Issue #5: Micromanaging the Machine
This one will be unpopular with many old-school PPCers – but micromanaging machines doesn’t work. Daily tweaks in accounts just resets learning and lengthens the time required to optimize. As someone who started when daily tweaks to budgets and bids was commonplace, it’s been a challenge to accept this – but the data doesn’t lie.
That doesn’t mean don’t manage the account (please do!); but instead of tweaking things on a daily basis, batch your changes. Instead of making calls based solely on gut intuition, wait for sufficient data to make an informed decision. Give the machine room to do its job and resist the urge to immediately jump in every time something doesn’t seem perfect.
Think of Google as a Roomba and you as a homeowner. Your job isn’t to micromanage how the Roomba vacuums the floor. Your job is to make sure (1) the Roomba has what it needs to do its job (power, place to deposit all the stuff it vacuums up, etc.) and (2) it doesn’t run over poop (and spread it all around your house) or fall down the stairs.
The easiest way to identify this is to review the change log – if your PPC manager is pushing changes into the same campaigns every day or two, they’re probably micromanaging (and costing you significant money). I can’t over-emphasize the importance of stepping back, compiling changings into bulk updates, and pushing those on a regular schedule. Now, if there’s a mission-critical update that needs to be made (i.e. your product is out of stock, or your website is down, or you’ve suddenly stopped offering a service, or a messaging point is incorrect), yes, change it right away. But for non-mission-critical changes, your manager should be making bulk edits.
The bonus? All of the time you’ll save not meddling in the machine’s business can be used on more strategic (and higher-leverage) tasks, like identifying new searches, creating better ad copy, or fixing your account structure. Win-win.
Issue #6: Ignoring Quality Score
This is directly related to account structure + organization – but a huge unlock for many brands I’ve worked with or accounts I’ve audited. At the most basic level, Quality Score is a core component (along with bid) of Ad Rank (which determines if, and if so, where your ad will show on the search engine results page). Quality Score is Google’s “level the playing field” factor, which enables smaller accounts with higher-quality ads and landing pages to effectively compete against much larger advertisers with much larger budgets but generic or poor assets.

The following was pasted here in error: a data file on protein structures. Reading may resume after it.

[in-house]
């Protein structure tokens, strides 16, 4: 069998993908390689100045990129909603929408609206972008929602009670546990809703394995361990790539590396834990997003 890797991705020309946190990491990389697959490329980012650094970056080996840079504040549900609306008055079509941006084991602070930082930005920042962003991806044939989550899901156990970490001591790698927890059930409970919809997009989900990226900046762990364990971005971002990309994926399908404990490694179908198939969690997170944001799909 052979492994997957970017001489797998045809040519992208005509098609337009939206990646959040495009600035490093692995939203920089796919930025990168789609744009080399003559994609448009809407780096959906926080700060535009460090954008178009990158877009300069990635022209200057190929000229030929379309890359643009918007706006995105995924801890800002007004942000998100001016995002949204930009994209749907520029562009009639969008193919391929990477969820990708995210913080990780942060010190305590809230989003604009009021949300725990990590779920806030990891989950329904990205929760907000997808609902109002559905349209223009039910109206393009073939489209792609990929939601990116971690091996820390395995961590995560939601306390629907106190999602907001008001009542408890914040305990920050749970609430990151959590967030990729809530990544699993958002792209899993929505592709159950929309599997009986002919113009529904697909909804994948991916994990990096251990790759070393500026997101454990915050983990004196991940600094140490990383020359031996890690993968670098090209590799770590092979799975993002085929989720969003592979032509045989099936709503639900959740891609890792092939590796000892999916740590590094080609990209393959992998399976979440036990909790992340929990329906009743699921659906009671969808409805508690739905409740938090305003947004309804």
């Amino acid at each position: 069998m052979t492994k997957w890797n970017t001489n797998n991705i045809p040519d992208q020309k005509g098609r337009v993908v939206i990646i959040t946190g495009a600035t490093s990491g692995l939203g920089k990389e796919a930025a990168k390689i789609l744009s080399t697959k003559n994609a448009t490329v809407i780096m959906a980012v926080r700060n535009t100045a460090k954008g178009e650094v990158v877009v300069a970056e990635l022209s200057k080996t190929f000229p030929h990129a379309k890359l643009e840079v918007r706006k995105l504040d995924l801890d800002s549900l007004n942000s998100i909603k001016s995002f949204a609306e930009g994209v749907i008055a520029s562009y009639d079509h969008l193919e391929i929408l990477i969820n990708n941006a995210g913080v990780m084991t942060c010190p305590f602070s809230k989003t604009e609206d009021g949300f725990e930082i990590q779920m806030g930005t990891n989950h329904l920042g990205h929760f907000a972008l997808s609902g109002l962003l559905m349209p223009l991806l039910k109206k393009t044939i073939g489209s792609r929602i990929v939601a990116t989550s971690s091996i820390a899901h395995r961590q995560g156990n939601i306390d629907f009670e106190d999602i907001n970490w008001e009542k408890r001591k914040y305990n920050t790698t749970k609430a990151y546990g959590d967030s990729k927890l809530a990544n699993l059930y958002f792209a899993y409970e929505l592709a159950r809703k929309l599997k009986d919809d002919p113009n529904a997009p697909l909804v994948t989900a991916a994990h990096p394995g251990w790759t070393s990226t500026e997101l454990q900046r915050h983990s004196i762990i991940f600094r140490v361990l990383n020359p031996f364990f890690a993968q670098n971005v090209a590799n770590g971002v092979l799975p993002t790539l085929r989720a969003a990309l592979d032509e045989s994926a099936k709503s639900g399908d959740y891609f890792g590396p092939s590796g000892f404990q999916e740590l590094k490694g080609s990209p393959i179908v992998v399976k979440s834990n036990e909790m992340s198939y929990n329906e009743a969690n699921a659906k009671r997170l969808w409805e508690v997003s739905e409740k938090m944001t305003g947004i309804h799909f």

Quality Score is calculated on a scale of 1-10 (1 = very poor; 10 = excellent) at the keyword level, and includes three components:
- Expected CTR = this is exactly what it sounds like: the probability that your ad will be clicked if it is included in the SERP.
- Ad Relevance = how closely your ad matches the intent behind a users’ search + how closely your keyword is related to other keywords in the ad group.
- Landing Page Experience = how relevant + useful your landing page is to users searching for your KW.
Put simply, Quality Score can be a fantastically helpful tool for unlocking new levels of performance across your account. A few ways I recommend using it:
- Identifying poor performing creative for ad testing (more on this below)
- Breaking up large ad groups with low relevance into smaller, more relevant ones
- Consolidating ad groups with similar themes into larger ones
- Pinpointing low-performing or low-relevance landers to be updated
As a specific example, breaking apart a large ad group with a bifurcated quality score distribution (roughly 50% of the KWs had QS < 3, with the remaining 50% having a QS of > 5) allowed a brand to reduce CPLs by 15% (this was a result of reducing CPCs thanks to more relevant ad copy and sending each new ad group to a different lander.